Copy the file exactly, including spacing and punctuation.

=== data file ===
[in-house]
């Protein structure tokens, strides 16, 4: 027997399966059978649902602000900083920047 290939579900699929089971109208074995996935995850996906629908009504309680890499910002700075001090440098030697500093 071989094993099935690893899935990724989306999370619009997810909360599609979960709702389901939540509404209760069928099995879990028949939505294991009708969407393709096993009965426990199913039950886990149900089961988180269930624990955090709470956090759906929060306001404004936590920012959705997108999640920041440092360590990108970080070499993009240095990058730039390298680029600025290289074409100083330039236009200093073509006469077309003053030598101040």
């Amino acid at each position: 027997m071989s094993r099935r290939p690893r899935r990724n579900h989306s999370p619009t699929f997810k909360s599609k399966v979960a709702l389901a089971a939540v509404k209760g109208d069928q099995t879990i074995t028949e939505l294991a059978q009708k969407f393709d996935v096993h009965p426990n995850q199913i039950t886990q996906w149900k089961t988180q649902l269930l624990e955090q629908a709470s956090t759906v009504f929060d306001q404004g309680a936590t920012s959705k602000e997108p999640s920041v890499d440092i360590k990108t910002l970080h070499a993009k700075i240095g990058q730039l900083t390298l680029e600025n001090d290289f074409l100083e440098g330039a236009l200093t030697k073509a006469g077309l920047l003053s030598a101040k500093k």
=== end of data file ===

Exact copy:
[in-house]
């Protein structure tokens, strides 16, 4: 027997399966059978649902602000900083920047 290939579900699929089971109208074995996935995850996906629908009504309680890499910002700075001090440098030697500093 071989094993099935690893899935990724989306999370619009997810909360599609979960709702389901939540509404209760069928099995879990028949939505294991009708969407393709096993009965426990199913039950886990149900089961988180269930624990955090709470956090759906929060306001404004936590920012959705997108999640920041440092360590990108970080070499993009240095990058730039390298680029600025290289074409100083330039236009200093073509006469077309003053030598101040």
């Amino acid at each position: 027997m071989s094993r099935r290939p690893r899935r990724n579900h989306s999370p619009t699929f997810k909360s599609k399966v979960a709702l389901a089971a939540v509404k209760g109208d069928q099995t879990i074995t028949e939505l294991a059978q009708k969407f393709d996935v096993h009965p426990n995850q199913i039950t886990q996906w149900k089961t988180q649902l269930l624990e955090q629908a709470s956090t759906v009504f929060d306001q404004g309680a936590t920012s959705k602000e997108p999640s920041v890499d440092i360590k990108t910002l970080h070499a993009k700075i240095g990058q730039l900083t390298l680029e600025n001090d290289f074409l100083e440098g330039a236009l200093t030697k073509a006469g077309l920047l003053s030598a101040k500093k």